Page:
Centre for Economic Policy Research
Location in London
Formation26 May 1983; 37 years ago (1983-05-26)[1]
FounderRichard Portes
01727026
Legal statusRegistered charity
PurposeTo conduct research on issues affecting the European economy and disseminate findings to the private and policy sectors.[2]
HeadquartersLondon
Coordinates51°31′27.7176″N 0°5′55.0140″W / 51.524366000°N 0.098615000°W / 51.524366000; -0.098615000Coordinates: 51°31′27.7176″N 0°5′55.0140″W / 51.524366000°N 0.098615000°W / 51.524366000; -0.098615000
FieldsEuropean economics
Official language
English
President
Beatrice Weder di Mauro
Key people
Dr Esther Ogden
(CEO)
Richard Baldwin
(VoxEU Editor-in-Chief)
Revenue
£3,179,298 (2012-2013)
Expenses£3,345,054 (2012-2013)
Volunteers
Network of 1300+ researchers across Europe
Websitewww.cepr.org
Partly funded by corporate members, mostly banks

The Centre for Economic Policy Research (CEPR) is a network of researchers who focus on economic policy research and its dissemination.[3] Its stated mission is to promote research excellence and policy relevance in European economics.[4] CEPR currently has more than 1300 Research Fellows and Affiliates from over 330 institutions in 30 countries (50% in the European Union). Its office is currently located in London.

History

CEPR was founded in 1983 by Richard Portes, FBA, CBE.[5] Economics professor Richard Baldwin served as president from 2014 to 2018, and is currently Editor-in-Chief.[6] Economics professor and businesswoman Beatrice Weder di Mauro became president in 2018.[7]

Funding

The Centre is registered as a charity in the United Kingdom. It is financially supported by a large number of central banks, private financial institutions, and international organisations.[8] These institutional sponsors receive special benefits by obtaining different levels of membership.[9] The Centre's annual return in 2013 stated that it had an income for the financial year 2012-2013 of £3,179,298 and an expenditure of £3,345,054.[10]

Discussion papers

The Centre disseminates its research in the first instance through the CEPR Discussion Paper Series, in which it publishes 870 papers annually. As of November 2018, the CEPR series is ranked fifth among all economics working paper series and journals in terms of total downloads, according to the RePEc database.[11]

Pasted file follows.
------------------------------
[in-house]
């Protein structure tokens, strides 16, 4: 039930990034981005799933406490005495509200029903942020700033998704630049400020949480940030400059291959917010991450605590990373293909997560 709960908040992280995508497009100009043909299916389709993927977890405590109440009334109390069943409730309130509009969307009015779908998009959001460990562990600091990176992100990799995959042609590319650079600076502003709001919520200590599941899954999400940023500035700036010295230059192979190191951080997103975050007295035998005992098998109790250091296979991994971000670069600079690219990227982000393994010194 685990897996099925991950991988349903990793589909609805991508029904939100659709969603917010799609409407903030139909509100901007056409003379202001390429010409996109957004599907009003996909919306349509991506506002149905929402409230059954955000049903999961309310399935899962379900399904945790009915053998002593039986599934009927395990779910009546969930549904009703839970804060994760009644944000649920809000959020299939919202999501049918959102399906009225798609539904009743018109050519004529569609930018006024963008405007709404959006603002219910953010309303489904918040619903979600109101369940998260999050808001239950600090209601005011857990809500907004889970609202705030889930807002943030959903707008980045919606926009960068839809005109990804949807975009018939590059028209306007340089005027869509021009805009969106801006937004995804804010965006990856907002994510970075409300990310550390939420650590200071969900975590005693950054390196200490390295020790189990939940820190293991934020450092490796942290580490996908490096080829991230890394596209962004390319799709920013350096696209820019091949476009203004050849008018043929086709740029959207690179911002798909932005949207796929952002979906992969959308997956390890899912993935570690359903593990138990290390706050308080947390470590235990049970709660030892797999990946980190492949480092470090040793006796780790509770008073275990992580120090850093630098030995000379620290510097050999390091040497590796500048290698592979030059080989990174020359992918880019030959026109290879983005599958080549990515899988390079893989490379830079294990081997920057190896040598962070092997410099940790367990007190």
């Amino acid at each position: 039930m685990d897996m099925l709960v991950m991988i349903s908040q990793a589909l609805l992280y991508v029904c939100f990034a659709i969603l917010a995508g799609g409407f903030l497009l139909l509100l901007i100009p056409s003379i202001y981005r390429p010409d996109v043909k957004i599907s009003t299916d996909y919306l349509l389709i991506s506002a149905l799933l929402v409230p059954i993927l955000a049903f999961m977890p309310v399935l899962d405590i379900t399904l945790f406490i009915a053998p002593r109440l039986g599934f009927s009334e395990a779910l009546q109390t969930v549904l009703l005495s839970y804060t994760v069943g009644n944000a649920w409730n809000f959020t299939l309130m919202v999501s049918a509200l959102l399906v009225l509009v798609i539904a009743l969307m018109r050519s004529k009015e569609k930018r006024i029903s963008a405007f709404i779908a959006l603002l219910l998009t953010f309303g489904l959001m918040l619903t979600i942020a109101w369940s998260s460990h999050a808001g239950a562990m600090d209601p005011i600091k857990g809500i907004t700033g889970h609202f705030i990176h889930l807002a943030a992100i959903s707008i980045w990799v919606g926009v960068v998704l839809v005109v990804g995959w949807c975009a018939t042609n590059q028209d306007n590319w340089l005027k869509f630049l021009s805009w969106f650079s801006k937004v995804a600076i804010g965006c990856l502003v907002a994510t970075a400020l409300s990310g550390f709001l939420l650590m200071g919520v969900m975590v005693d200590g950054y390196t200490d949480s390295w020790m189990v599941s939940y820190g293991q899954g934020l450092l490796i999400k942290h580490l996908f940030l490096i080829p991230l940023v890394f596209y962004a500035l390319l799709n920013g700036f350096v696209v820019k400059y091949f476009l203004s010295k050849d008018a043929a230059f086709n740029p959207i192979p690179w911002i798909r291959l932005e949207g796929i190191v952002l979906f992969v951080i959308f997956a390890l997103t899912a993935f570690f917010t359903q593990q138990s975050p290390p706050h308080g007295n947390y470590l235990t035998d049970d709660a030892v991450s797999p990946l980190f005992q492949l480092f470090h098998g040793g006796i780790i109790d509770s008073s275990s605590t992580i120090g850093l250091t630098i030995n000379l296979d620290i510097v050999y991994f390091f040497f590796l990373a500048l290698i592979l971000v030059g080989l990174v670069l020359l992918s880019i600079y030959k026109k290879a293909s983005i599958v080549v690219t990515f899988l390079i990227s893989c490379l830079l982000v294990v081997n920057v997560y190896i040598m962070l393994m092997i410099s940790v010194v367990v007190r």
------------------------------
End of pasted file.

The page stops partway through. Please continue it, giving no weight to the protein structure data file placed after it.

VoxEU.org

VoxEU.org is a web publication set up by CEPR to promote "research-based policy analysis and commentary by leading economists".

It was set up in June 2007 in conjunction with a consortium of other European sites, including the Italian site LaVoce[12] (which provided inspiration for the idea and help from the start), the French site Telos,[13] the Spanish site Sociedad Abierta, and the German Ökonomenstimme.[14] VoxEU's stated aim is to "enrich the economic policy debate in Europe and beyond."

VoxEU promotes research-based policy analysis and commentary by "leading economists." The intended audience includes economists in governments, international organisations, academia, and the private sector, as well as journalists specializing in economics, finance, and business.

The main editors are European economists and economic journalists, including: Richard Baldwin, Carol Propper, Tito Boeri, Juanjo Dolado, Romesh Vaitilingam, and Charles Wyplosz.

According to its own statement VoxEU receives about a half million page views per month.[15]

Clive Crook in his blog discusses favorably Vox's contribution to policy debates.[16]

COVID Economics

COVID Economics, Vetted and Real-Time Papers is an economics publication established in late March 2020 and published by the CEPR. It serves as an online-only forum for the rapid dissemination of research on COVID-19. Articles are published as preprints after being vetted by the publication's editors.[17]

Events

CEPR organises a number of events throughout the year. These can range from open conferences to which anyone can attend, to CEPR members-only meetings.[18]

References

  1. ^ "About CEPR". Archived from the original on 2019-06-14. Retrieved 2019-06-14.
  2. ^ "Organizations and Resources Partners – Center for Security Studies". ETH Zurich. Archived from the original on 2019-06-14. Retrieved 2019-06-14.
  3. ^ "Think-Net concept" (PDF). Cepr.org. Retrieved 10 March 2012.
  4. ^ Kirman, Alan; Dahl, Mogens (April 1994). "Economic research in Europe". European Economic Review. 38 (3–4): 505–522. doi:10.1016/0014-2921(94)90087-6.
  5. ^ "Details" (PDF). July 2008. Archived from the original (PDF) on 2014-10-06. Retrieved 2014-06-17.
  6. ^ "Editor-in-Chief | Centre for Economic Policy Research". cepr.org. Retrieved 2021-01-21.
  7. ^ "President | Centre for Economic Policy Research". cepr.org. Retrieved 2021-01-21.
  8. ^ "Supporters of CEPR". Cepr.org. Retrieved 7 November 2013.
  9. ^ "Corporate Membership". Cepr.org. Retrieved 7 November 2013.
  10. ^ "The Centre for Economic Policy Research". Charity Commission. Retrieved 1 October 2014.
  11. ^ "LogEc Toplisting". Logec.repec.org. Retrieved 20 December 2018.
  12. ^ "Economia, Finanza, Politica, Lavoro" (in Italian). Lavoce.info. Retrieved 14 October 2013.
  13. ^ "Telos" (in French). Telos-eu.com. 2013-01-04. Retrieved 14 October 2013.
  14. ^ "Ökonomenstimme: Home" (in German). Oekonomenstimme.org. Retrieved 14 October 2013.
  15. ^ "About Vox". VoxEU.org. Retrieved 2019-11-20.
  16. ^ "All praise Vox, July 24, 2008". Clivecrook.theatlantic.com. 6 March 2012. Retrieved 10 March 2012.
  17. ^ "Covid Economics". Centre for Economic Policy Research. Retrieved 2020-07-07.
  18. ^ Events, CEPR